The Current Problems with Hiring a Trainee Appraiser

Appraiser publications across the country are lamenting the fact that the appraisal industry has lost many of the professionals in just a few years. Furthermore, a large percentage of those professionals still left are very close to retirement. Why are appraisal firms not hiring and training appraisers to replace these jobs?

Prior to HVCC (Home Valuation Code of Conduct), hiring a trainee appraiser and raising him up through the ranks could be a lucrative option, if the appraisal firm did it correctly. An appraiser trainee could be a valuable asset for an appraisal firm who is turning down business. Having a trainee can benefit your company in many ways as well as train the next generation of Appraisers. Within a period of time, a trainee can inspect properties and be trusted with a portion of the process.

It can be beneficial only if the appraisal business owner can have the trainee perform functions which the supervisor manages with the trainee to insure the work meets quality standards.  If a trusted trainee could be sent to inspect a property alone or even in with the Supervisor, then work on the report with the Supervisor, more work could be done in less time. The trainee gets paid for their efforts and earns experience and log hours for their licensure, and the company can be more profitable as well. So, this is a win-win situation.

Certainly, trust and credibility are issues, but the following are some prominent issues that you might face here:

  • Was the inspection done in a professional and thorough manner?
  • Was the appraisal and report completed accurately?
  • Was the process adhering to all laws, USPAP, and quality standards?

The supervisor is required to co-sign the report and take the ultimate responsibility for its quality, compliance to USPAP, and assure the work was completed with integrity and excellence.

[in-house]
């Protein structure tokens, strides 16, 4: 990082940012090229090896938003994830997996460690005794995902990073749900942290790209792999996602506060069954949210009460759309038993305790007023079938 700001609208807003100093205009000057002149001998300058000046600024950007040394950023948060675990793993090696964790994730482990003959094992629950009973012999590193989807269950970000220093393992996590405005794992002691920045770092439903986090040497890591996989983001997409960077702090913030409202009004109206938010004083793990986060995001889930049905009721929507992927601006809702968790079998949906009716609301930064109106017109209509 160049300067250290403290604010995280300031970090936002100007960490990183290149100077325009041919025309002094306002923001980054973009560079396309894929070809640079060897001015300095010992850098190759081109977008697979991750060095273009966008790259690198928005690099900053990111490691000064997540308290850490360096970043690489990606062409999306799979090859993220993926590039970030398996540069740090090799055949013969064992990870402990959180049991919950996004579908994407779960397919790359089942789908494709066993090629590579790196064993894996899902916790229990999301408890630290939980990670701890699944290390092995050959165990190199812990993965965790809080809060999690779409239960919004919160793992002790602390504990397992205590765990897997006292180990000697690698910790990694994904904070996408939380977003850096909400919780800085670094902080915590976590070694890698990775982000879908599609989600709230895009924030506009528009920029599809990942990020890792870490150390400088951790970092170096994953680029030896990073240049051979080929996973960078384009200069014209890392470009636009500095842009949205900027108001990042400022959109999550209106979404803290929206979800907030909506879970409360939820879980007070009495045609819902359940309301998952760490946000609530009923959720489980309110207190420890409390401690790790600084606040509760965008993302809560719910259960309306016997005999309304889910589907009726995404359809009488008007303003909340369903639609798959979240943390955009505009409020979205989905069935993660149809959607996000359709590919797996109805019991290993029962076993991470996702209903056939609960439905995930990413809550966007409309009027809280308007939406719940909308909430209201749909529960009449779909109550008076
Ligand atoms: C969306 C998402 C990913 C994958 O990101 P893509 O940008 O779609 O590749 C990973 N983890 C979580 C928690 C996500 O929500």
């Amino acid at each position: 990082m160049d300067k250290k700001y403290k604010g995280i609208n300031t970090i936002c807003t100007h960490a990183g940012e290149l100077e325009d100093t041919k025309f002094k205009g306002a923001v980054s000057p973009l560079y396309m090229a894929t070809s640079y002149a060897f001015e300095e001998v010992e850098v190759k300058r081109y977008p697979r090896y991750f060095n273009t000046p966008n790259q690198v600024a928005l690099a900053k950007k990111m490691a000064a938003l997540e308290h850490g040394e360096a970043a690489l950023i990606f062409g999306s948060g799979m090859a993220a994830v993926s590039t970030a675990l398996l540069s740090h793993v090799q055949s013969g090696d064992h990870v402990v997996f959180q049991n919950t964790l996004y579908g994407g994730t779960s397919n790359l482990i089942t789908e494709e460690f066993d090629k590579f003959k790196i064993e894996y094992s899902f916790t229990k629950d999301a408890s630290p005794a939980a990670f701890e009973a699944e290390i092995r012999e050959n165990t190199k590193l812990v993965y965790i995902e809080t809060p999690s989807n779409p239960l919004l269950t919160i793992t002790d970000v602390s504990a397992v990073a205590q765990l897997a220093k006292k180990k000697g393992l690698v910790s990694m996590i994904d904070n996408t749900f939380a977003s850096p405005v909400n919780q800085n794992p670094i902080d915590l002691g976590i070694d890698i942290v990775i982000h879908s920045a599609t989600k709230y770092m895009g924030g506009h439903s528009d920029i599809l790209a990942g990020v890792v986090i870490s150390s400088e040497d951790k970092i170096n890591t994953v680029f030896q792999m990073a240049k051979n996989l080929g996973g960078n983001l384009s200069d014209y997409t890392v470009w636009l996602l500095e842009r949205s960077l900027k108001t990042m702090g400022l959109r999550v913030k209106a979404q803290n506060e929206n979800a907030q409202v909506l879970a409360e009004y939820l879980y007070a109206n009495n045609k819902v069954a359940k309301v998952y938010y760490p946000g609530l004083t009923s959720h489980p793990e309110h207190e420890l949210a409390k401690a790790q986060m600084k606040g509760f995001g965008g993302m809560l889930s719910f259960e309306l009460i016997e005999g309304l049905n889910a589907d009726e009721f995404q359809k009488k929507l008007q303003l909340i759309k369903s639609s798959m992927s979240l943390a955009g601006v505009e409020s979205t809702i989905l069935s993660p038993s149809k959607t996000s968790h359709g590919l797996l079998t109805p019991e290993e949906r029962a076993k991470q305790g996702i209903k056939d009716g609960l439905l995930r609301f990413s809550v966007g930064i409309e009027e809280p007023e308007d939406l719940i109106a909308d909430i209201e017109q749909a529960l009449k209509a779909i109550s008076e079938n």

Lender work today has made it almost impossible to hire and train an appraiser. Most of the engagement letters that appraisal business owners receive state, “The Certified Appraiser must physically inspect the property, all comparables, and complete the appraisal report. The use of Trainees for this assignment is not allowed.” So, even if you hire a new trainee, he or she is limited in helping your business grow until they are fully certified.

Hiring a trainee can reap long-term benefits for your appraisal business, such as:

  • With the help of a trainee appraiser, you can work on more appraisal projects and can make more money for your business.
  • You do not have to work for late hours, and compromise on personal life. You can share your workload with your trainee, and focus on other imperative business operations.
  • A trainee appraiser can help expand your firm’s expertise. As he/she will most likely develop an interest in a specific area of practice, property type or geographic area, thus increasing your appraisal business’s capabilities.


Hiring and training a trainee appraiser can be problematic only if you do not supervise their work. A supervisory appraiser will be held responsible for trainee appraiser’s work, and therefore, the time the supervisor takes to review the trainee’s work is worth it. With adequate supervision, trainee appraisers may provide a substantial increase in productivity and profitability of your appraisal business.